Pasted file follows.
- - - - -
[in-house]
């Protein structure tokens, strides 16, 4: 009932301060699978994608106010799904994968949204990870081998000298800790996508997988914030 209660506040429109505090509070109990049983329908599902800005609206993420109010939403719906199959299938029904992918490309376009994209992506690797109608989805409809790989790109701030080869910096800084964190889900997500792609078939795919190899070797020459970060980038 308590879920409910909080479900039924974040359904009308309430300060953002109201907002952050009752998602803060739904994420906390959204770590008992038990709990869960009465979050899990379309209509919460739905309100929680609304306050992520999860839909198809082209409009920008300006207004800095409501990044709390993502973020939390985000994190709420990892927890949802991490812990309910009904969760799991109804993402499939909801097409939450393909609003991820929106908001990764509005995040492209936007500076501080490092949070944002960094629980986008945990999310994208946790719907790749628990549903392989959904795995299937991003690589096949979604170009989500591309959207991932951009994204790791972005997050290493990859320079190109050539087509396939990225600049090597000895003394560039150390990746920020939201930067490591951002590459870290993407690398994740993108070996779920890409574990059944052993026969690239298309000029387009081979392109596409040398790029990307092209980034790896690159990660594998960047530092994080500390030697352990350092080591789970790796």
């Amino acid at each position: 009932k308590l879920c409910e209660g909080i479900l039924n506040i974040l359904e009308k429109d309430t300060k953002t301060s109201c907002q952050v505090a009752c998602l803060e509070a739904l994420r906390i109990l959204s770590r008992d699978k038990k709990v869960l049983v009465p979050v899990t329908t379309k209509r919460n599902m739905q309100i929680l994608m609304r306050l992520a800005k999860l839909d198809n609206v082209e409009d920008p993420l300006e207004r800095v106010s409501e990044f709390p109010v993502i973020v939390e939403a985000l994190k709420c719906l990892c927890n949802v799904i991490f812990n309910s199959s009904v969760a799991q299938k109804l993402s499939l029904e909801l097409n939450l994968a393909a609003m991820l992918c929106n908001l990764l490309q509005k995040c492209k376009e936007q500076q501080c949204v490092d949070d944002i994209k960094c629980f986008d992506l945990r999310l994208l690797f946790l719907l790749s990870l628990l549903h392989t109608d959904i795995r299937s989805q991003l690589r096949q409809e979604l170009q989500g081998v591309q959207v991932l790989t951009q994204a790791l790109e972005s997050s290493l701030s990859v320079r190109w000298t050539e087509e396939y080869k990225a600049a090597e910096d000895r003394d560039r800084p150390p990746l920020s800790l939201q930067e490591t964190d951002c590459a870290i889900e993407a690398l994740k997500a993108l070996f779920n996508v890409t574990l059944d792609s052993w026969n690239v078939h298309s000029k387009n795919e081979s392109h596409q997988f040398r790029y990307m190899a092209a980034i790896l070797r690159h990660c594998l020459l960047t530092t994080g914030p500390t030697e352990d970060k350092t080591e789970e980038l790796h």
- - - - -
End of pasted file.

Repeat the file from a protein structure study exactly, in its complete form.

[in-house]
């Protein structure tokens, strides 16, 4: 009932301060699978994608106010799904994968949204990870081998000298800790996508997988914030 209660506040429109505090509070109990049983329908599902800005609206993420109010939403719906199959299938029904992918490309376009994209992506690797109608989805409809790989790109701030080869910096800084964190889900997500792609078939795919190899070797020459970060980038 308590879920409910909080479900039924974040359904009308309430300060953002109201907002952050009752998602803060739904994420906390959204770590008992038990709990869960009465979050899990379309209509919460739905309100929680609304306050992520999860839909198809082209409009920008300006207004800095409501990044709390993502973020939390985000994190709420990892927890949802991490812990309910009904969760799991109804993402499939909801097409939450393909609003991820929106908001990764509005995040492209936007500076501080490092949070944002960094629980986008945990999310994208946790719907790749628990549903392989959904795995299937991003690589096949979604170009989500591309959207991932951009994204790791972005997050290493990859320079190109050539087509396939990225600049090597000895003394560039150390990746920020939201930067490591951002590459870290993407690398994740993108070996779920890409574990059944052993026969690239298309000029387009081979392109596409040398790029990307092209980034790896690159990660594998960047530092994080500390030697352990350092080591789970790796």
């Amino acid at each position: 009932k308590l879920c409910e209660g909080i479900l039924n506040i974040l359904e009308k429109d309430t300060k953002t301060s109201c907002q952050v505090a009752c998602l803060e509070a739904l994420r906390i109990l959204s770590r008992d699978k038990k709990v869960l049983v009465p979050v899990t329908t379309k209509r919460n599902m739905q309100i929680l994608m609304r306050l992520a800005k999860l839909d198809n609206v082209e409009d920008p993420l300006e207004r800095v106010s409501e990044f709390p109010v993502i973020v939390e939403a985000l994190k709420c719906l990892c927890n949802v799904i991490f812990n309910s199959s009904v969760a799991q299938k109804l993402s499939l029904e909801l097409n939450l994968a393909a609003m991820l992918c929106n908001l990764l490309q509005k995040c492209k376009e936007q500076q501080c949204v490092d949070d944002i994209k960094c629980f986008d992506l945990r999310l994208l690797f946790l719907l790749s990870l628990l549903h392989t109608d959904i795995r299937s989805q991003l690589r096949q409809e979604l170009q989500g081998v591309q959207v991932l790989t951009q994204a790791l790109e972005s997050s290493l701030s990859v320079r190109w000298t050539e087509e396939y080869k990225a600049a090597e910096d000895r003394d560039r800084p150390p990746l920020s800790l939201q930067e490591t964190d951002c590459a870290i889900e993407a690398l994740k997500a993108l070996f779920n996508v890409t574990l059944d792609s052993w026969n690239v078939h298309s000029k387009n795919e081979s392109h596409q997988f040398r790029y990307m190899a092209a980034i790896l070797r690159h990660c594998l020459l960047t530092t994080g914030p500390t030697e352990d970060k350092t080591e789970e980038l790796h």